The show? Was a little disappointing. Dave and the boys remain extremely musically gifted, and good for them. But the set list adhered to the following pattern: three songs from new album; 20-minute “jam” session; two songs from new album; ‘Too Much’; 15-minute “jam” session; a cover of ‘Time of the Seasons.’ And … scene. Under the Table and Dreaming was sorely unrepresented. And while I know they want to live in the now, how about giving something back to the little people who knew you when.

So speaking of “knew you” …

Anne and I attended the show with friends of A’s mom (Dr. D) who, according to their own reports, are likethis with Mr. Matthews. Have dined with him and Mrs. Matthews numerous times. Have enjoyed backstage tours in multiple cities and swapped recipes with Dave’s personal chef. Their entry into this rock-and-roll lifestyle, should anyone care, was via the band’s sound guy, who was in a serious relationship with one of the friends’ daughters.

And the woman in the couple had told Dr. D that — should we all go to the concert together — we could totally get backstage, and hang, and possibly meet the band. After the show it’s the after party and after the party it’s the hotel lobby.  And so on and so forth. Sound guy, let’s call him Skippy, would be alerted to our seat locations ahead of time so we could be properly set up like the VIPs he would know us to be. And so Anne bought four, not two, tickets, and gave them to her Mom’s friends free of charge. Anne agrees to drive Dr. D’s friend and one of her daughters (not the one who dated Skippy) as our guests.We are set!

On the long and circuitous ride to the venue, Close-Personal-Friend-of-Dave Senior says they haven’t gotten in touch with Skippy, and in fact have not seen or spoken with him in four years. Interesting. And vaguely unsettling. Close-Personal-Friend-of-Dave Junior says she has a cell phone number for her sister’s former paramour, but the number is old, and he never used to answer it anyway. Anne and I, we are rapidly rolling downhill. A snowy, snowy hill of deception and megalomania.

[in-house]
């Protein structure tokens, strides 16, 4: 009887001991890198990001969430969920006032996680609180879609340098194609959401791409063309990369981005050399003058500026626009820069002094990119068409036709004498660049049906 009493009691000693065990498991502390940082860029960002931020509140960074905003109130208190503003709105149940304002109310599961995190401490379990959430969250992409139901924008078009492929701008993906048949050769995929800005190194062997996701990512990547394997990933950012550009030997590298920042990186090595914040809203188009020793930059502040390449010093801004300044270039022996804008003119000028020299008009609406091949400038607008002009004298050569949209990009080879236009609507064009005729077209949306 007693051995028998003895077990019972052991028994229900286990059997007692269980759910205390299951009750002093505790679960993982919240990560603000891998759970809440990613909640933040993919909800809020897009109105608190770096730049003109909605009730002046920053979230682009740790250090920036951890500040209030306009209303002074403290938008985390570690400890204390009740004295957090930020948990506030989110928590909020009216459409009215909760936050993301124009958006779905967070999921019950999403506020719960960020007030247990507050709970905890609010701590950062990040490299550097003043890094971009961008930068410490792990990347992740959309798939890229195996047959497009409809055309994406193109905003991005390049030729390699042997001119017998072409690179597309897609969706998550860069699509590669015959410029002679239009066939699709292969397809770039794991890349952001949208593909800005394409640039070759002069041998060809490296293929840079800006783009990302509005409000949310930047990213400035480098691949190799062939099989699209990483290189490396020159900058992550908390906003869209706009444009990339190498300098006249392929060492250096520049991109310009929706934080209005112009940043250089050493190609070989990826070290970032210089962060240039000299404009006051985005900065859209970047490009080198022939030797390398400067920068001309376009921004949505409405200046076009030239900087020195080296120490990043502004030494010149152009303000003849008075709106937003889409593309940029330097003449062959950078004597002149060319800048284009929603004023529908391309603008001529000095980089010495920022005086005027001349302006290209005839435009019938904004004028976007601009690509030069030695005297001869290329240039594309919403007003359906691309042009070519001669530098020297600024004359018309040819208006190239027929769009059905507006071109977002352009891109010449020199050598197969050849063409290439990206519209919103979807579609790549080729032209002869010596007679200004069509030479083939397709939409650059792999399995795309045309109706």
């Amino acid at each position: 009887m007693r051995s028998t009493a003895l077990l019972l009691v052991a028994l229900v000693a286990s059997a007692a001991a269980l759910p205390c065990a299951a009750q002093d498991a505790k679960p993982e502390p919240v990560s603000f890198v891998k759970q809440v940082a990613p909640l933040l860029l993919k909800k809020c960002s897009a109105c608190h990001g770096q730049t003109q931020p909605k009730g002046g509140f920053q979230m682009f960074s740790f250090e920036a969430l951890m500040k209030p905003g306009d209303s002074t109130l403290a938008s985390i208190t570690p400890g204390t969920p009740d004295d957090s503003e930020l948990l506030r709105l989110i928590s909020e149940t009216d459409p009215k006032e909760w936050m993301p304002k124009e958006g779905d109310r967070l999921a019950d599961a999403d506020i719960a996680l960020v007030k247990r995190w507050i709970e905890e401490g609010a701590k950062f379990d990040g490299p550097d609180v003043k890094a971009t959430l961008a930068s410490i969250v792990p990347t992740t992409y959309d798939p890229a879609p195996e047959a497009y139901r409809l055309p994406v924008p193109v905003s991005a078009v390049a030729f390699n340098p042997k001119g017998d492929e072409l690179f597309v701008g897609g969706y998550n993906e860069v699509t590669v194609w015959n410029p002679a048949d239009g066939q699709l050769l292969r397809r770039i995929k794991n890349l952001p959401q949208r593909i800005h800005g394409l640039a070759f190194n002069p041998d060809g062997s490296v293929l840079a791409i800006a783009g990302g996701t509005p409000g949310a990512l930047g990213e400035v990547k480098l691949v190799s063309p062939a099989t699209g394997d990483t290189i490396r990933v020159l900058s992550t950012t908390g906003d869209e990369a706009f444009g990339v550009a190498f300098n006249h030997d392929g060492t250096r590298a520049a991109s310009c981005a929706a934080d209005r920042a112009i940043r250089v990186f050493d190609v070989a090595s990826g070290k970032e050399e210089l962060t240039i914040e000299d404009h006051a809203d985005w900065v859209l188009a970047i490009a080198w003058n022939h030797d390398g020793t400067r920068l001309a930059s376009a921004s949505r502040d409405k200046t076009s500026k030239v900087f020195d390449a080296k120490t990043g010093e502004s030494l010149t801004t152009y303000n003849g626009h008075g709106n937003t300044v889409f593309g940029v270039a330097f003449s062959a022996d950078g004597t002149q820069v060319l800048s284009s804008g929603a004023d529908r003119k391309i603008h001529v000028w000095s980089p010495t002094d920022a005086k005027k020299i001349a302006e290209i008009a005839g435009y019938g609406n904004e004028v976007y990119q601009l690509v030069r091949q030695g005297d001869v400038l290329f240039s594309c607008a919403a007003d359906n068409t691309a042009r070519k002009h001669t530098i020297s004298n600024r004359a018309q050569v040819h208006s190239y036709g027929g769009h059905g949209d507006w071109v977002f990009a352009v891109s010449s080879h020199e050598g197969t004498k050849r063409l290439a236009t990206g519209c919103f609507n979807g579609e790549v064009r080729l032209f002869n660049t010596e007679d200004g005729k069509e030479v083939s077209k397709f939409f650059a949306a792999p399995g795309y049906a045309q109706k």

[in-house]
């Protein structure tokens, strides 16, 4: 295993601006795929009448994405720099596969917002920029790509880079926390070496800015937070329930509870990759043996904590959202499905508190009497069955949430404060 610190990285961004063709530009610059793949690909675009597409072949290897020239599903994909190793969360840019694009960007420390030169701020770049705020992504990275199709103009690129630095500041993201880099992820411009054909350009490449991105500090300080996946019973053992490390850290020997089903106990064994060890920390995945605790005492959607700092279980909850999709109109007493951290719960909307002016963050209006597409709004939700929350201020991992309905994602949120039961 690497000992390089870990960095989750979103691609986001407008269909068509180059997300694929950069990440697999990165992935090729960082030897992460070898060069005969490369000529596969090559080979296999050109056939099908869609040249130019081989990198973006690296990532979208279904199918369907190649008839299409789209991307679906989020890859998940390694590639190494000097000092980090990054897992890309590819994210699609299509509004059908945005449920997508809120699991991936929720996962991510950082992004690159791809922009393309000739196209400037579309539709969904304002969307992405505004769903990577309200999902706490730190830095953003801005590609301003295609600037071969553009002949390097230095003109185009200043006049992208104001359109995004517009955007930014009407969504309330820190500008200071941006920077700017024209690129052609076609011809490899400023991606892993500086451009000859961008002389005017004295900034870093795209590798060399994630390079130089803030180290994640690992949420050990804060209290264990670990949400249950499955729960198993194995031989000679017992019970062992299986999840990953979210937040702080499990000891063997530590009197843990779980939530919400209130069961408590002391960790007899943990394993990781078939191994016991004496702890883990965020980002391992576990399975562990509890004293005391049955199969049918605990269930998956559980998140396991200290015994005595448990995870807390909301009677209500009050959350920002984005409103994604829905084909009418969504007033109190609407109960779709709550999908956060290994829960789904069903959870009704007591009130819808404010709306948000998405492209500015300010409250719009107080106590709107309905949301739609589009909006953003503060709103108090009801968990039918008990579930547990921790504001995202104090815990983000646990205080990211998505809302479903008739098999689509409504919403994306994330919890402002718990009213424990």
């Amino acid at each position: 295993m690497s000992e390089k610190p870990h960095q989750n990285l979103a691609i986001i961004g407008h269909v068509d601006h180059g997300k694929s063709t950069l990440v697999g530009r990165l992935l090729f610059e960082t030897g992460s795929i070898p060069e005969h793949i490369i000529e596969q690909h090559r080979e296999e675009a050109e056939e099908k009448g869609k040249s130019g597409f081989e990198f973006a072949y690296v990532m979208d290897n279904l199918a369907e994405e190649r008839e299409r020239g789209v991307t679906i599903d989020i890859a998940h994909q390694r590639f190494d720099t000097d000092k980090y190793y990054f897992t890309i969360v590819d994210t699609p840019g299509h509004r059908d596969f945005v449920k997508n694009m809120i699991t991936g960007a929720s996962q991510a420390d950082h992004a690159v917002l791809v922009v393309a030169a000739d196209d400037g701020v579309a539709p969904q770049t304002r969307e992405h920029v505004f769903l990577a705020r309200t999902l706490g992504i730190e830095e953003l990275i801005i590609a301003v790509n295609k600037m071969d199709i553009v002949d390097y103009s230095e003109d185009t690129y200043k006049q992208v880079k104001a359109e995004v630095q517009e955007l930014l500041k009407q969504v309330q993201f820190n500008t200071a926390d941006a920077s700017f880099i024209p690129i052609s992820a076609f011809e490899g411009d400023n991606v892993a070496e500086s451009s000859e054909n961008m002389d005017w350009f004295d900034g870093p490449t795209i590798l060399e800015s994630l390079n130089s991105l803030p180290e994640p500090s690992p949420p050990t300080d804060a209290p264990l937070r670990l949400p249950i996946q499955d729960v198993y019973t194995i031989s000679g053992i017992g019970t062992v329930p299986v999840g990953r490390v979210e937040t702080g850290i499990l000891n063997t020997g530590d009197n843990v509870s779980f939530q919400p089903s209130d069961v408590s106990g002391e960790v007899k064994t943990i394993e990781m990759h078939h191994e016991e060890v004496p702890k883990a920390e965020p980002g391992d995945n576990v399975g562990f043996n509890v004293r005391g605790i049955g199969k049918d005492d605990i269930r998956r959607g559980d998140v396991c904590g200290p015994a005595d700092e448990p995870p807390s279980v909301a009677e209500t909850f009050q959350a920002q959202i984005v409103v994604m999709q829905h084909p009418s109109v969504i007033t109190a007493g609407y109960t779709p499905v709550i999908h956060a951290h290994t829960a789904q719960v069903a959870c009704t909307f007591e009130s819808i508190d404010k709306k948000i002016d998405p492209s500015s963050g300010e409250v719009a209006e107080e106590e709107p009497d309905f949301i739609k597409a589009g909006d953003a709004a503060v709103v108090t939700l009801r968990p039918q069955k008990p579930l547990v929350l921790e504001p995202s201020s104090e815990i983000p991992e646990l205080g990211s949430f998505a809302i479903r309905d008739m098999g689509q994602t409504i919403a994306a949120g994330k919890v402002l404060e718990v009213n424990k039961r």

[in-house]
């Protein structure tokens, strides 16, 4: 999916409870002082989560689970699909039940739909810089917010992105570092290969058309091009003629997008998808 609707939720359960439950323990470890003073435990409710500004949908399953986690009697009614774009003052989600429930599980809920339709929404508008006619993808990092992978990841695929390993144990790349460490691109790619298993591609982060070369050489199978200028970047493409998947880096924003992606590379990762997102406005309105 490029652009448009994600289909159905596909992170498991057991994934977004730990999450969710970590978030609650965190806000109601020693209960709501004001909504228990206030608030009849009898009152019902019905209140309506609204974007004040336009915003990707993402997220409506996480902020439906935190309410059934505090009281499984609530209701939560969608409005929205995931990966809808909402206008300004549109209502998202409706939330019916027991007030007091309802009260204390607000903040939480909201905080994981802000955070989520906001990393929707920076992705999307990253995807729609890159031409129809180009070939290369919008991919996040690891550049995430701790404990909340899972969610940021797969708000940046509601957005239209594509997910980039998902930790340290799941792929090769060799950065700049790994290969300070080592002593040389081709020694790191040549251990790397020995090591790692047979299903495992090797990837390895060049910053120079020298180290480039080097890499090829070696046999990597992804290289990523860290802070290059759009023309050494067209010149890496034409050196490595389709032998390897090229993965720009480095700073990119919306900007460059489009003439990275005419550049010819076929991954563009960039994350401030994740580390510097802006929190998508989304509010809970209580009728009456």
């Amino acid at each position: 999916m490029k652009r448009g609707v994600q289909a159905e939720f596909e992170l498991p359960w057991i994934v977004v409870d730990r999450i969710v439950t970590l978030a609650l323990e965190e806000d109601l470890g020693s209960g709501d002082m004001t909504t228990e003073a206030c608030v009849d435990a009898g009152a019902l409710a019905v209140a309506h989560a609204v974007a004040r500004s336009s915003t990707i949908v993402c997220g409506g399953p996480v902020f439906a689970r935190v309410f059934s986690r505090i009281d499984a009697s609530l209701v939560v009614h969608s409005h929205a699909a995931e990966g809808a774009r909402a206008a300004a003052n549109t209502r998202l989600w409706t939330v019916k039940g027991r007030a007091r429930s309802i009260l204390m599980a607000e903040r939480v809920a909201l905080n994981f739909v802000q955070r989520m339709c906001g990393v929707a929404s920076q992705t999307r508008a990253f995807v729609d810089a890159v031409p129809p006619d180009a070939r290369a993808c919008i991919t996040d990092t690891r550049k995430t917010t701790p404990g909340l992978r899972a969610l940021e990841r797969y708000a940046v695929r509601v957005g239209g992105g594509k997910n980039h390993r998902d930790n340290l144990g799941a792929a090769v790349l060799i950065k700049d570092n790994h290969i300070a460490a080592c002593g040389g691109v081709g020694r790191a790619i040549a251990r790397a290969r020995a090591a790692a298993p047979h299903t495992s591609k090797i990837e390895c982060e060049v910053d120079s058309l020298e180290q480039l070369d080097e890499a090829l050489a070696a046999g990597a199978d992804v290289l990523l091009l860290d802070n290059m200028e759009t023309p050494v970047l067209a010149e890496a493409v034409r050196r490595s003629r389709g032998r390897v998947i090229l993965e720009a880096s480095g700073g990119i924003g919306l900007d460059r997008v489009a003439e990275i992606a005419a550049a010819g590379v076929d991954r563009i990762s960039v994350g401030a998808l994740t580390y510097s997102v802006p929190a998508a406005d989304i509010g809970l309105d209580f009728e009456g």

Now … I don’t care about meeting Dave effing Matthews. The whole encounter might have been sort of embarrassing, as I know none of the band members’ names, know nothing off their new album, and am just not the kind of superfan who deserves to meet them. But Anne looooooved them in high school and college. During her formative years, she saw them in concert more than a dozen times, bought every CD, etc.  The opportunity to meet and greet warmed the cockles of her heart as a prior superfan.  So the gross and shameful misleading we were victims of was so much more shattering to my dear, sweet friend.

After the show, which, as aforementioned, was disappointing, (even to Anne), Close-Personal-Friend-of-Dave Senior and Junior decide to mosey down beyond the concert barricades and try to connect with Skippy. They do. And they stand there and chat with him for at least three minutes before thinking of introducing Anne and me. And when they did notice us standing there like jerk-offs, they said: “This is Anne and … and … [forgetting my name] … ummm, they drove us here.” Well, that’s fantastic. We shall never be Close-Personal-Friends-of-Y’ALL. Let me tell you, folks, that the 180 seconds prior to the shoddy introduction was TORTURE. Standing there, in a place we shouldn’t be, like a couple of pathetic sound-guy-groupie hookers.

And then? Needless to say, Skippy goes on his merry way, with no mention of a backstage tour, or a Fresca with the band, or anything.